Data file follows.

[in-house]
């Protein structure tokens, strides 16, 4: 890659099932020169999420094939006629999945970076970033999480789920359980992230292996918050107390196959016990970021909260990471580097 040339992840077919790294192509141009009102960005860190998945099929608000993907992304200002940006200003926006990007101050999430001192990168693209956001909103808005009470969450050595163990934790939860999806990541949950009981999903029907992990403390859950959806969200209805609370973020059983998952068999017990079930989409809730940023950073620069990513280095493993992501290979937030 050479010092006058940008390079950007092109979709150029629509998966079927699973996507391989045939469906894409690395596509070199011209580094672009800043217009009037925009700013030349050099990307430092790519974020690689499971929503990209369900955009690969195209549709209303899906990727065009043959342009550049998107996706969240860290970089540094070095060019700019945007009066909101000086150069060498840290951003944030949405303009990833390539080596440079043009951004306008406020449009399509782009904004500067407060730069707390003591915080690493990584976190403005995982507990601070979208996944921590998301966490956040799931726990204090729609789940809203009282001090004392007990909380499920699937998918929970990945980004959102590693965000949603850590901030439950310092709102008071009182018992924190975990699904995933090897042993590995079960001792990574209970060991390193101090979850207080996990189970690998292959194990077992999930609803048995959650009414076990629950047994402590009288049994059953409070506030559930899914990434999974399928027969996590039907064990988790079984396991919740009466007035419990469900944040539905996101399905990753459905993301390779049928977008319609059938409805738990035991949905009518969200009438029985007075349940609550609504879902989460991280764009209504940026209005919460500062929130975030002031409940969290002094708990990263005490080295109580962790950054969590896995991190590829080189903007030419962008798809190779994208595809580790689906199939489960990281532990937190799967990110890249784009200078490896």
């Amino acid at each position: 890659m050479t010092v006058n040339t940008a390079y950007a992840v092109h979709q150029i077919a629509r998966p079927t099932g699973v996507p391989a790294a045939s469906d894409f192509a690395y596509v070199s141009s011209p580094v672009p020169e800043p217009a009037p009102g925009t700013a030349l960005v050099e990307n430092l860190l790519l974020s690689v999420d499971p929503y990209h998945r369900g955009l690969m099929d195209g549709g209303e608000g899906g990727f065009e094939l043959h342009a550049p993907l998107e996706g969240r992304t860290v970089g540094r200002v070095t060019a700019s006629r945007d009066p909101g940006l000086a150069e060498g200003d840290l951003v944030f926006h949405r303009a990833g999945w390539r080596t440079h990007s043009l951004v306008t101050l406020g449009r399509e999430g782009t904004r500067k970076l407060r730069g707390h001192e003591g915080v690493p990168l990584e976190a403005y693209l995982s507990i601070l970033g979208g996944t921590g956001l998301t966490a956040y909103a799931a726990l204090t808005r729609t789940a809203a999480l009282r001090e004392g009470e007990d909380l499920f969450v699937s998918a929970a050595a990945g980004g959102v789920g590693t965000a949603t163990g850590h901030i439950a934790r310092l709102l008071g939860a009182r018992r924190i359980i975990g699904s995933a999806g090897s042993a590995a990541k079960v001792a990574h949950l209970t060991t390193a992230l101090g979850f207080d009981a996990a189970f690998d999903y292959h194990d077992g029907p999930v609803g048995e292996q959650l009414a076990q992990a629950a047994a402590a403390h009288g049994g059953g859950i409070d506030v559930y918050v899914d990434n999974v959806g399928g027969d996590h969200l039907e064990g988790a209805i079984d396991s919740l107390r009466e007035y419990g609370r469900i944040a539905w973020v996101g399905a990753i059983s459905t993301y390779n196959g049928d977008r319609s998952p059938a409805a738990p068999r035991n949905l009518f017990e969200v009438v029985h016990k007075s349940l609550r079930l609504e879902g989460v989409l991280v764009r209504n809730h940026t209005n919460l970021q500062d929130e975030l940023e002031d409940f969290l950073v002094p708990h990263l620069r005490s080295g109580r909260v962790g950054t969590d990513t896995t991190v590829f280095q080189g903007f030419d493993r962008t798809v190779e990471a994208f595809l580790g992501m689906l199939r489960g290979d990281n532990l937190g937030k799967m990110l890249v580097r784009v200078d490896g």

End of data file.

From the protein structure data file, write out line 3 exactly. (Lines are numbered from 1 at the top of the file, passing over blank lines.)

């Amino acid at each position: 890659m050479t010092v006058n040339t940008a390079y950007a992840v092109h979709q150029i077919a629509r998966p079927t099932g699973v996507p391989a790294a045939s469906d894409f192509a690395y596509v070199s141009s011209p580094v672009p020169e800043p217009a009037p009102g925009t700013a030349l960005v050099e990307n430092l860190l790519l974020s690689v999420d499971p929503y990209h998945r369900g955009l690969m099929d195209g549709g209303e608000g899906g990727f065009e094939l043959h342009a550049p993907l998107e996706g969240r992304t860290v970089g540094r200002v070095t060019a700019s006629r945007d009066p909101g940006l000086a150069e060498g200003d840290l951003v944030f926006h949405r303009a990833g999945w390539r080596t440079h990007s043009l951004v306008t101050l406020g449009r399509e999430g782009t904004r500067k970076l407060r730069g707390h001192e003591g915080v690493p990168l990584e976190a403005y693209l995982s507990i601070l970033g979208g996944t921590g956001l998301t966490a956040y909103a799931a726990l204090t808005r729609t789940a809203a999480l009282r001090e004392g009470e007990d909380l499920f969450v699937s998918a929970a050595a990945g980004g959102v789920g590693t965000a949603t163990g850590h901030i439950a934790r310092l709102l008071g939860a009182r018992r924190i359980i975990g699904s995933a999806g090897s042993a590995a990541k079960v001792a990574h949950l209970t060991t390193a992230l101090g979850f207080d009981a996990a189970f690998d999903y292959h194990d077992g029907p999930v609803g048995e292996q959650l009414a076990q992990a629950a047994a402590a403390h009288g049994g059953g859950i409070d506030v559930y918050v899914d990434n999974v959806g399928g027969d996590h969200l039907e064990g988790a209805i079984d396991s919740l107390r009466e007035y419990g609370r469900i944040a539905w973020v996101g399905a990753i059983s459905t993301y390779n196959g049928d977008r319609s998952p059938a409805a738990p068999r035991n949905l009518f017990e969200v009438v029985h016990k007075s349940l609550r079930l609504e879902g989460v989409l991280v764009r209504n809730h940026t209005n919460l970021q500062d929130e975030l940023e002031d409940f969290l950073v002094p708990h990263l620069r005490s080295g109580r909260v962790g950054t969590d990513t896995t991190v590829f280095q080189g903007f030419d493993r962008t798809v190779e990471a994208f595809l580790g992501m689906l199939r489960g290979d990281n532990l937190g937030k799967m990110l890249v580097r784009v200078d490896g």